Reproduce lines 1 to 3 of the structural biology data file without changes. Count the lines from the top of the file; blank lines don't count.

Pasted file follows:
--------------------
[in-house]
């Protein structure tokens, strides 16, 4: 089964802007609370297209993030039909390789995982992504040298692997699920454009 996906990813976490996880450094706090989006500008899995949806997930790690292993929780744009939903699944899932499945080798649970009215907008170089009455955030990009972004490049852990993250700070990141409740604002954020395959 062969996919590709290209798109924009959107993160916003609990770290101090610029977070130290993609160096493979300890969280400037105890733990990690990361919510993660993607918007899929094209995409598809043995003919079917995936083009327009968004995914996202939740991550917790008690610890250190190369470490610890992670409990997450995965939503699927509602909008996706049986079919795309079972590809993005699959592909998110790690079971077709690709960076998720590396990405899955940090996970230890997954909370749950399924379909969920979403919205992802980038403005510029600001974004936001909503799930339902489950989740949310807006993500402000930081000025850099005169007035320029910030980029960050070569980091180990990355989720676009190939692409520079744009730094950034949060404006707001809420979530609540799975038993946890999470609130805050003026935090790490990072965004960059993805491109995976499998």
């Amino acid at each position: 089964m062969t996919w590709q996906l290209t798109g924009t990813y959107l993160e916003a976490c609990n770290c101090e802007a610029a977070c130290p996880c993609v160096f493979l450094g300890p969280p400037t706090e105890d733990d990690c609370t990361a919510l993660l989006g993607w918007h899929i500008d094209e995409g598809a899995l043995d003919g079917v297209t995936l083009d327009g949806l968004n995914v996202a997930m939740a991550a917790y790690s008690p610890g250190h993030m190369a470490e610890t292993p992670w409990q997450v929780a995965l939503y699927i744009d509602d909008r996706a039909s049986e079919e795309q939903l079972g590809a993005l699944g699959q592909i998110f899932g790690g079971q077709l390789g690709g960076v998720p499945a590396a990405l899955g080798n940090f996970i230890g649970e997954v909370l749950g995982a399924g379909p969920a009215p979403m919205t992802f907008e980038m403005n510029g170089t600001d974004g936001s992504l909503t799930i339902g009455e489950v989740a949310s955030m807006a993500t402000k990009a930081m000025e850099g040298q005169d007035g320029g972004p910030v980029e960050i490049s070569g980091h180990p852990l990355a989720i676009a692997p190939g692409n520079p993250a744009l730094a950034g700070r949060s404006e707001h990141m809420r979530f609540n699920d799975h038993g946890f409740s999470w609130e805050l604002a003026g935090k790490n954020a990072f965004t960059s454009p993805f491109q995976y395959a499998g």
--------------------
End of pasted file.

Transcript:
[in-house]
């Protein structure tokens, strides 16, 4: 089964802007609370297209993030039909390789995982992504040298692997699920454009 996906990813976490996880450094706090989006500008899995949806997930790690292993929780744009939903699944899932499945080798649970009215907008170089009455955030990009972004490049852990993250700070990141409740604002954020395959 062969996919590709290209798109924009959107993160916003609990770290101090610029977070130290993609160096493979300890969280400037105890733990990690990361919510993660993607918007899929094209995409598809043995003919079917995936083009327009968004995914996202939740991550917790008690610890250190190369470490610890992670409990997450995965939503699927509602909008996706049986079919795309079972590809993005699959592909998110790690079971077709690709960076998720590396990405899955940090996970230890997954909370749950399924379909969920979403919205992802980038403005510029600001974004936001909503799930339902489950989740949310807006993500402000930081000025850099005169007035320029910030980029960050070569980091180990990355989720676009190939692409520079744009730094950034949060404006707001809420979530609540799975038993946890999470609130805050003026935090790490990072965004960059993805491109995976499998």
């Amino acid at each position: 089964m062969t996919w590709q996906l290209t798109g924009t990813y959107l993160e916003a976490c609990n770290c101090e802007a610029a977070c130290p996880c993609v160096f493979l450094g300890p969280p400037t706090e105890d733990d990690c609370t990361a919510l993660l989006g993607w918007h899929i500008d094209e995409g598809a899995l043995d003919g079917v297209t995936l083009d327009g949806l968004n995914v996202a997930m939740a991550a917790y790690s008690p610890g250190h993030m190369a470490e610890t292993p992670w409990q997450v929780a995965l939503y699927i744009d509602d909008r996706a039909s049986e079919e795309q939903l079972g590809a993005l699944g699959q592909i998110f899932g790690g079971q077709l390789g690709g960076v998720p499945a590396a990405l899955g080798n940090f996970i230890g649970e997954v909370l749950g995982a399924g379909p969920a009215p979403m919205t992802f907008e980038m403005n510029g170089t600001d974004g936001s992504l909503t799930i339902g009455e489950v989740a949310s955030m807006a993500t402000k990009a930081m000025e850099g040298q005169d007035g320029g972004p910030v980029e960050i490049s070569g980091h180990p852990l990355a989720i676009a692997p190939g692409n520079p993250a744009l730094a950034g700070r949060s404006e707001h990141m809420r979530f609540n699920d799975h038993g946890f409740s999470w609130e805050l604002a003026g935090k790490n954020a990072f965004t960059s454009p993805f491109q995976y395959a499998g």